In this season of Harvest, most of us in the UK are not in the fields gathering or gleaning, but with our families and friends, giving thanks for God’s plentiful gifts. As we celebrate and praise God for providing all we need to eat, we also stand with our sisters and brothers in Malawi whose harvests are uncertain.
We stand with Frank, a farmer in Malawi, who was taught a planting calendar by his grandfather based on the regular seasons – but the ever-changing climate means he can’t depend on this knowledge any longer. He used to rely on growing maize to feed his family, but this crop is now unsuited to Malawi and fails easily when the rains don’t come.
When the drought ruined the harvest, Frank’s four-year-old son became critically ill and he had to carry him on foot to the hospital four miles away. Frank was told that his son was severely malnourished.
“It is very pathetic, as a father, to feel helpless like that, to feel like you cannot provide food for your children, and that there is nothing you can do to make them better when they are crying.”
Our partner, the Evangelical Association of Malawi, has been helping Frank and his family to thrive in such hostile conditions. With our support, Frank has successfully grown a special variety of pigeon peas. This remarkable crop is high in protein and its deep roots are ideal for southern Malawi’s dry soil, as it can resist the destructive flash flooding which is on the rise in the country.
Frank has already had a bumper crop of pigeon peas, but he still hasn’t been able to make a profit. Many farmers like Frank work individually and often lack the space to effectively store their peas. This means they have no choice but to sell their harvests to unscrupulous middlemen, traders who buy at farm gates and drive prices down to the lowest level.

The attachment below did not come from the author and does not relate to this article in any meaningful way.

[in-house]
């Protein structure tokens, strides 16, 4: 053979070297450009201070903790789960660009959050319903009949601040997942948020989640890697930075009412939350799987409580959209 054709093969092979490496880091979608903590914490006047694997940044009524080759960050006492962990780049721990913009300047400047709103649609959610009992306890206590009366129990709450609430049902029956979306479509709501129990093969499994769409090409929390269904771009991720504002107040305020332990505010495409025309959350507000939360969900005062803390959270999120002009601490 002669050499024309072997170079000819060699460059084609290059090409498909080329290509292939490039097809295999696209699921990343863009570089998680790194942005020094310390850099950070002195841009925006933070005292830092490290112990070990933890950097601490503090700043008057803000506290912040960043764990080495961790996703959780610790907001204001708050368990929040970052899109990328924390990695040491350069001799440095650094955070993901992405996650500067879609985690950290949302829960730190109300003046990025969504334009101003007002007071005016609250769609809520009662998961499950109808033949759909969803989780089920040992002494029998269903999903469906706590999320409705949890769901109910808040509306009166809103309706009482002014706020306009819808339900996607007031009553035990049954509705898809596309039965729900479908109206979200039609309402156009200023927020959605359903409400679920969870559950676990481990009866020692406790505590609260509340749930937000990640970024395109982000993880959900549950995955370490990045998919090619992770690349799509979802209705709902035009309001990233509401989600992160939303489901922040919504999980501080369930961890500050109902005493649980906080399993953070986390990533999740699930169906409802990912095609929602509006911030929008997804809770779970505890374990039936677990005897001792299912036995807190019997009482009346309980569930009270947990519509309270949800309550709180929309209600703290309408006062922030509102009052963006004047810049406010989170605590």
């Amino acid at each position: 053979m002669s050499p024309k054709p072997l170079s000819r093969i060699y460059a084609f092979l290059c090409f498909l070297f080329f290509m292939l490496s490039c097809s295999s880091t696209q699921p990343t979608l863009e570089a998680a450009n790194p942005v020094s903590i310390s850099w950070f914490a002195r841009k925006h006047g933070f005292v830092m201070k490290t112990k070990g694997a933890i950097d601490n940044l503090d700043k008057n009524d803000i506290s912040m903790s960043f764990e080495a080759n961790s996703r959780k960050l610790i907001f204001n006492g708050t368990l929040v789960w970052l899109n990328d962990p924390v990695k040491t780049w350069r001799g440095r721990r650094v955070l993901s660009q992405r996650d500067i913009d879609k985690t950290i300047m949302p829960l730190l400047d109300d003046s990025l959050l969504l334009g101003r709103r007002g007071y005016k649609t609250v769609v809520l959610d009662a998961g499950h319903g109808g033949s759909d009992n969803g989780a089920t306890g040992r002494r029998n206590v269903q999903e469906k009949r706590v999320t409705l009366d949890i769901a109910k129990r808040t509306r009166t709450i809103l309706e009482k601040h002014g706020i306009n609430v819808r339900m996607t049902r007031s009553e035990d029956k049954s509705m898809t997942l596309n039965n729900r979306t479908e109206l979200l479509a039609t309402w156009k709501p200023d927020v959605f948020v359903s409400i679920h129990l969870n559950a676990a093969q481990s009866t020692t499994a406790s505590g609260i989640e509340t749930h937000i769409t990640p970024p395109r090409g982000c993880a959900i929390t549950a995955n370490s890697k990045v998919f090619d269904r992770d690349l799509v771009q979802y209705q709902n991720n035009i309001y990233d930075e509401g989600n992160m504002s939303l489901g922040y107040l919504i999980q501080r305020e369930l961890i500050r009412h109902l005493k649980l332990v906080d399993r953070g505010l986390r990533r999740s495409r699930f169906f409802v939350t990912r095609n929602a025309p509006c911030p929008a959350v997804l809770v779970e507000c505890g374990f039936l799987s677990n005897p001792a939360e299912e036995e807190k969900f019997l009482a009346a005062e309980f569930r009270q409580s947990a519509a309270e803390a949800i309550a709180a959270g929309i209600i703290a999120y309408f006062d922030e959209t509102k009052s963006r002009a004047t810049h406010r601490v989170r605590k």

With your support, this project will bring farmers together into Farmers’ Clubs, where they will learn vital business skills and work together to plan their planting to ensure a good balance of crops. They’ll learn marketing techniques and new methods for production and storage of pigeon peas, and they will be trained in negotiating fair prices for their crops.
For Frank, this could mean he is able to make a profit – enough to feed his family and even send his four children to school.
Jesus tells us that he has come so that we may have life and have it abundantly. Through giving, acting, and praying this harvest, you will help Frank and farmers like him not just to survive, but to thrive.
Just £10 could pay for a 5kg bag of seeds, enough to plant more than an acre of pigeon peas; £70 could buy a bicycle so that an experienced farmer can reach over 100 farmers in remote areas to teach essential skills; and £500 could set up a Farmers’ Club, a tried and tested way to help a whole community of farmers beat the middlemen and get a fair price for their peas.
To find out more about how you can get involved this harvest, please visit caid.org.uk/harvest.